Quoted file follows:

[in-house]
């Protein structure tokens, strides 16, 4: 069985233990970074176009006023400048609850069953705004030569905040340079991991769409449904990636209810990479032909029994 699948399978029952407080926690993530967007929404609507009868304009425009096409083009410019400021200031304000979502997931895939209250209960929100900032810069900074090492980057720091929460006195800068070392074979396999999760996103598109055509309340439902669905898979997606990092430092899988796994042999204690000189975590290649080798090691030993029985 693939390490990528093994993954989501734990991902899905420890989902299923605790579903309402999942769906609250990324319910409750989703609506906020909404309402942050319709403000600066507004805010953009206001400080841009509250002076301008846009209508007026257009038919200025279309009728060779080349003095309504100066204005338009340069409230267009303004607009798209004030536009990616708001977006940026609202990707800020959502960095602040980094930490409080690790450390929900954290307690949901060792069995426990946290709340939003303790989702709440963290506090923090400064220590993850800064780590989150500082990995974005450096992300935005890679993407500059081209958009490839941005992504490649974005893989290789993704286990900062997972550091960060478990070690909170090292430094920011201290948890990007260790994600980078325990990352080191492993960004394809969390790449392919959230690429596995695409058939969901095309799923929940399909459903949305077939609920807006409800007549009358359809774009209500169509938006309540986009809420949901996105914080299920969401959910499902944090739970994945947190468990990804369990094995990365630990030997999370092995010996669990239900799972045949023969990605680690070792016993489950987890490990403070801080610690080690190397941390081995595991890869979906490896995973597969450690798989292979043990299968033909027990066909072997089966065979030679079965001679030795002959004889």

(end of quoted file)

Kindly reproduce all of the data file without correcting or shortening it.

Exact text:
[in-house]
């Protein structure tokens, strides 16, 4: 069985233990970074176009006023400048609850069953705004030569905040340079991991769409449904990636209810990479032909029994 699948399978029952407080926690993530967007929404609507009868304009425009096409083009410019400021200031304000979502997931895939209250209960929100900032810069900074090492980057720091929460006195800068070392074979396999999760996103598109055509309340439902669905898979997606990092430092899988796994042999204690000189975590290649080798090691030993029985 693939390490990528093994993954989501734990991902899905420890989902299923605790579903309402999942769906609250990324319910409750989703609506906020909404309402942050319709403000600066507004805010953009206001400080841009509250002076301008846009209508007026257009038919200025279309009728060779080349003095309504100066204005338009340069409230267009303004607009798209004030536009990616708001977006940026609202990707800020959502960095602040980094930490409080690790450390929900954290307690949901060792069995426990946290709340939003303790989702709440963290506090923090400064220590993850800064780590989150500082990995974005450096992300935005890679993407500059081209958009490839941005992504490649974005893989290789993704286990900062997972550091960060478990070690909170090292430094920011201290948890990007260790994600980078325990990352080191492993960004394809969390790449392919959230690429596995695409058939969901095309799923929940399909459903949305077939609920807006409800007549009358359809774009209500169509938006309540986009809420949901996105914080299920969401959910499902944090739970994945947190468990990804369990094995990365630990030997999370092995010996669990239900799972045949023969990605680690070792016993489950987890490990403070801080610690080690190397941390081995595991890869979906490896995973597969450690798989292979043990299968033909027990066909072997089966065979030679079965001679030795002959004889």